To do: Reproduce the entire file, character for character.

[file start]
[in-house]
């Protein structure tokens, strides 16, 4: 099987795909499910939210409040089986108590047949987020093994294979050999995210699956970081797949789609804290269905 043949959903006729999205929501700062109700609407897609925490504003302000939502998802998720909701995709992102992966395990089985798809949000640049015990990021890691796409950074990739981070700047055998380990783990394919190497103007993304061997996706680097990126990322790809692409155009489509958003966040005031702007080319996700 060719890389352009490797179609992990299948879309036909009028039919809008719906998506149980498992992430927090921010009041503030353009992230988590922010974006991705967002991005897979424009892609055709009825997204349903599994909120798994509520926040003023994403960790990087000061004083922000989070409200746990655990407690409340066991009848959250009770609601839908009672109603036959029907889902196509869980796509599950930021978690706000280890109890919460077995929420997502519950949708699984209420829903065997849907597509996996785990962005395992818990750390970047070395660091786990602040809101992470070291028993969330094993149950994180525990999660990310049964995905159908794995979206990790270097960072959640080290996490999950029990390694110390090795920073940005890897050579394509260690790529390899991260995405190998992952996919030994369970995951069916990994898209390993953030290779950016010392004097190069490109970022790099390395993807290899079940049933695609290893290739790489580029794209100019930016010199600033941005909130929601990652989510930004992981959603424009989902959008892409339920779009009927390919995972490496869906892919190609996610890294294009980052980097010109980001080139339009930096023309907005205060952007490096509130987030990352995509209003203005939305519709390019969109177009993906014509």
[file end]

[in-house]
């Protein structure tokens, strides 16, 4: 099987795909499910939210409040089986108590047949987020093994294979050999995210699956970081797949789609804290269905 043949959903006729999205929501700062109700609407897609925490504003302000939502998802998720909701995709992102992966395990089985798809949000640049015990990021890691796409950074990739981070700047055998380990783990394919190497103007993304061997996706680097990126990322790809692409155009489509958003966040005031702007080319996700 060719890389352009490797179609992990299948879309036909009028039919809008719906998506149980498992992430927090921010009041503030353009992230988590922010974006991705967002991005897979424009892609055709009825997204349903599994909120798994509520926040003023994403960790990087000061004083922000989070409200746990655990407690409340066991009848959250009770609601839908009672109603036959029907889902196509869980796509599950930021978690706000280890109890919460077995929420997502519950949708699984209420829903065997849907597509996996785990962005395992818990750390970047070395660091786990602040809101992470070291028993969330094993149950994180525990999660990310049964995905159908794995979206990790270097960072959640080290996490999950029990390694110390090795920073940005890897050579394509260690790529390899991260995405190998992952996919030994369970995951069916990994898209390993953030290779950016010392004097190069490109970022790099390395993807290899079940049933695609290893290739790489580029794209100019930016010199600033941005909130929601990652989510930004992981959603424009989902959008892409339920779009009927390919995972490496869906892919190609996610890294294009980052980097010109980001080139339009930096023309907005205060952007490096509130987030990352995509209003203005939305519709390019969109177009993906014509």